You can test your Postfix resource hierarchy by initiating a manual switchover. This will simulate a failover of a resource instance from the primary server to the backup server.

Performing a Manual Switchover from the GUI

You can initiate a manual switchover from the LifeKeeper GUI by selecting Edit, then Resource, then finally In Service from the drop down menu. For example, an in service request executed on a backup server causes the application hierarchy to be placed in service on the backup server and taken out of service on the primary server. At this point, the original backup server is now the primary server and original primary server has now become the backup server.

If you execute the Out of Service request, the application is taken out of service without bringing it in service on the other server.

Performing a Manual Switchover from the Command-Line Interface

You can initiate a manual switchover from the LifeKeeper command-line interface by the following steps on the server:

  • -t
  • This specifies the last resource instance that the action will be performed on. “tag-name” are the information elements that may be used to describe the resources in the hierarchy, the name can be checked from LifeKeeper GUI, or “lcdstatus” command.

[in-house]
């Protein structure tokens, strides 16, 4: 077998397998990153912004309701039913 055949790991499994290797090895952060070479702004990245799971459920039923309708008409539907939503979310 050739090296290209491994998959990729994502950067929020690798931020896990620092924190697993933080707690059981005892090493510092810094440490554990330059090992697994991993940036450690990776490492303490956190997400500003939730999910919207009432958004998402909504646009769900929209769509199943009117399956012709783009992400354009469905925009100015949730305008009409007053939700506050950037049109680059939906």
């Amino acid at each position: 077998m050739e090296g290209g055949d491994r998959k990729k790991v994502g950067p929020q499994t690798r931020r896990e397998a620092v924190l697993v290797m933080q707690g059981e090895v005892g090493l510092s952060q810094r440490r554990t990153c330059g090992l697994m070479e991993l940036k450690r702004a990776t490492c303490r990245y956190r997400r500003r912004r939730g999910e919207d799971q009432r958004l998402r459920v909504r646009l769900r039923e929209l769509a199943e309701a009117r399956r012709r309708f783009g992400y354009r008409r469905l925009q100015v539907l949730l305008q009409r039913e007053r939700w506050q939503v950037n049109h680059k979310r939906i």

• -a

This specifies the resource action that will be performed. To bring the resource instance into service, specify restore, to take a resource out of service, specify remove.

Please refer to man pages of perform action for more details.

Recovery Operations

When the following failure occurs on the in service server, the Postfix Recovery Kit software performs Recovery:

  • Failure in the Postfix resource
  • Failure in IP resource relative to the Postfix resource
  • Failure in file system resource relative to the Postfix resource
  • Node Failure

When the primary server fails, the Postfix Recovery Kit software performs the following tasks:

  • Brings the alias IP address into service on the backup server by bringing in service a logical interface on one of that server’s physical network interfaces
  • Mounts the file system(s) on the shared disk on that server
  • Starts the daemon processes related to Postfix

Since session context is lost following recovery, after the recovery, Postfix users must reconnect using exactly the same procedures they used to connect originally.

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